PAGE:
Sacral Osteomyelitis

Sacral osteomyelitis is an infection of the sacrum, the triangular bone at the base of the spine. This condition can lead to significant pain and discomfort, impacting an individual’s quality of life. Early diagnosis and treatment are important to prevent complications. In this article, we will explore the symptoms, causes, diagnosis, imaging and treatment options for sacral osteomyelitis.

Symptoms of Sacral Osteomyelitis

Recognizing the symptoms of sacral osteomyelitis is important for timely medical intervention. Common symptoms include:

1. Persistent Pain: One of the primary symptoms is severe and persistent pain in the lower back or buttocks. This pain may worsen with movement or pressure.
2. Swelling and Redness: The affected area may become swollen, red, and warm to the touch, indicating an infection.
3. Fever and Chills: A fever often accompanies sacral osteomyelitis, along with chills and general malaise.
4. Difficulty Sitting or Standing: Due to the pain and discomfort, individuals may find it challenging to sit or stand for extended periods.
5. Fatigue: Chronic pain and infection can lead to feelings of fatigue and weakness.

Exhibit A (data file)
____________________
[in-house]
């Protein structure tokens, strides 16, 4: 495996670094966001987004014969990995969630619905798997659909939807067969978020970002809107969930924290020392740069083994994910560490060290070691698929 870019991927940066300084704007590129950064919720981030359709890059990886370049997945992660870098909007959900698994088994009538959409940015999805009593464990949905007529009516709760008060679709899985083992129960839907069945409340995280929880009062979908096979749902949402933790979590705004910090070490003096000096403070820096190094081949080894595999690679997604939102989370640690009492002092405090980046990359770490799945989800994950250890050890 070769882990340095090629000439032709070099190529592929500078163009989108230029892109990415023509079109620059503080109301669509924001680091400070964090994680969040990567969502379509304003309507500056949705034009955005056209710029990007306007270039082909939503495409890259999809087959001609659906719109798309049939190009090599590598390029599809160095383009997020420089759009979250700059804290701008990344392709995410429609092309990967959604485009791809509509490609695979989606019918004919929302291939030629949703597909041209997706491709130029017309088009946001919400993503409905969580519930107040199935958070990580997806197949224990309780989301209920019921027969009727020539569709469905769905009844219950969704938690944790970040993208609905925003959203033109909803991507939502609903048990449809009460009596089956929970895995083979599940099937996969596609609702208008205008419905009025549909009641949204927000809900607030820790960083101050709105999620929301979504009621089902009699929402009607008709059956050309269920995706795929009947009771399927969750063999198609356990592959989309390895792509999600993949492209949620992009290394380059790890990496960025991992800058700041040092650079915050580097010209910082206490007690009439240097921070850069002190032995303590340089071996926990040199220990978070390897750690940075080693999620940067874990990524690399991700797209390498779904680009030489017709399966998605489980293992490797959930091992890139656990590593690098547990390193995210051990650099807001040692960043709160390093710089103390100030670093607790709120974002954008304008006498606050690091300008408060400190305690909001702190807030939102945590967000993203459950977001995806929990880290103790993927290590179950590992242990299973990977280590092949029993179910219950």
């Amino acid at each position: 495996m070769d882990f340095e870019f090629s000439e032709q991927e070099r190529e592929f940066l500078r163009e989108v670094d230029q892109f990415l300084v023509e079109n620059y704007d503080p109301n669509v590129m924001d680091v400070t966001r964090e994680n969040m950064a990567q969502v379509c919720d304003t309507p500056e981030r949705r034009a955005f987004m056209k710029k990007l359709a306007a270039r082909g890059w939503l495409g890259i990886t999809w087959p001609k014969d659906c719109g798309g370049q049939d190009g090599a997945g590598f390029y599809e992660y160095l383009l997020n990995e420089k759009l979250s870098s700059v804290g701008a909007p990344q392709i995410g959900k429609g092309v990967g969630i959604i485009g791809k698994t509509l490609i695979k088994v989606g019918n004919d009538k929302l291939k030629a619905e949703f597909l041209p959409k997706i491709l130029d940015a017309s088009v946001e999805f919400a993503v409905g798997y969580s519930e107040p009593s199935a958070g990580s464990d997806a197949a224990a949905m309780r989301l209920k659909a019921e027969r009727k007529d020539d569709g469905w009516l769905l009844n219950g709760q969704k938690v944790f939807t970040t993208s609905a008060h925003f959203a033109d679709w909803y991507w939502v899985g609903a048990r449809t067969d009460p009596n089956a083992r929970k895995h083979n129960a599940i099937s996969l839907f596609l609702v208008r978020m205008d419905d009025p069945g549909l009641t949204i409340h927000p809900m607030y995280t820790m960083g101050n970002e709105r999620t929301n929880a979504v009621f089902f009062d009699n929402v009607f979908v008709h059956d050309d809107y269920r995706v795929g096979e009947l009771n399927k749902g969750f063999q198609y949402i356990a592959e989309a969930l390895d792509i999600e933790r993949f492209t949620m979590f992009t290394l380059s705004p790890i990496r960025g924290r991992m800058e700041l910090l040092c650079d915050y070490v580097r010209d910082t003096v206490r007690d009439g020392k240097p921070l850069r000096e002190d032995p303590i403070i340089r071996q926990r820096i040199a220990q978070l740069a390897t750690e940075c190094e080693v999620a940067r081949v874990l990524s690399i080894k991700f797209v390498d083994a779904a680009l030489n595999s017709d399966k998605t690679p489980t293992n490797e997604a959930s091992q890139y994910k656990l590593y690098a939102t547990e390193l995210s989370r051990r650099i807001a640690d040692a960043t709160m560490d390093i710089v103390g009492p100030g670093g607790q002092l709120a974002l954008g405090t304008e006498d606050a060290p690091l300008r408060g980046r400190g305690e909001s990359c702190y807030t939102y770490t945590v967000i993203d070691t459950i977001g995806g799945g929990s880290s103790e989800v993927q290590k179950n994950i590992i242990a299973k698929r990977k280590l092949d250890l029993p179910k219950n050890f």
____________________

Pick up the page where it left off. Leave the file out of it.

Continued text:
Causes of Sacral Osteomyelitis

Sacral osteomyelitis can be caused by various factors, including:

1. Bacterial Infection: The most common cause is a bacterial infection, often from Staphylococcus aureus. Bacteria can enter the bloodstream and travel to the sacrum.
2. Surgery or Injury: Surgical procedures or traumatic injuries to the sacral area can introduce bacteria, leading to infection.
3. Chronic Conditions: Individuals with chronic conditions such as diabetes or weakened immune systems are more susceptible to infections, including sacral osteomyelitis.
4. Intravenous Drug Use: Drug users who inject drugs are at higher risk of developing infections, including sacral osteomyelitis.
5. Pressure Ulcers: Bedridden patients or those with limited mobility can develop pressure ulcers, which may become infected and lead to sacral osteomyelitis.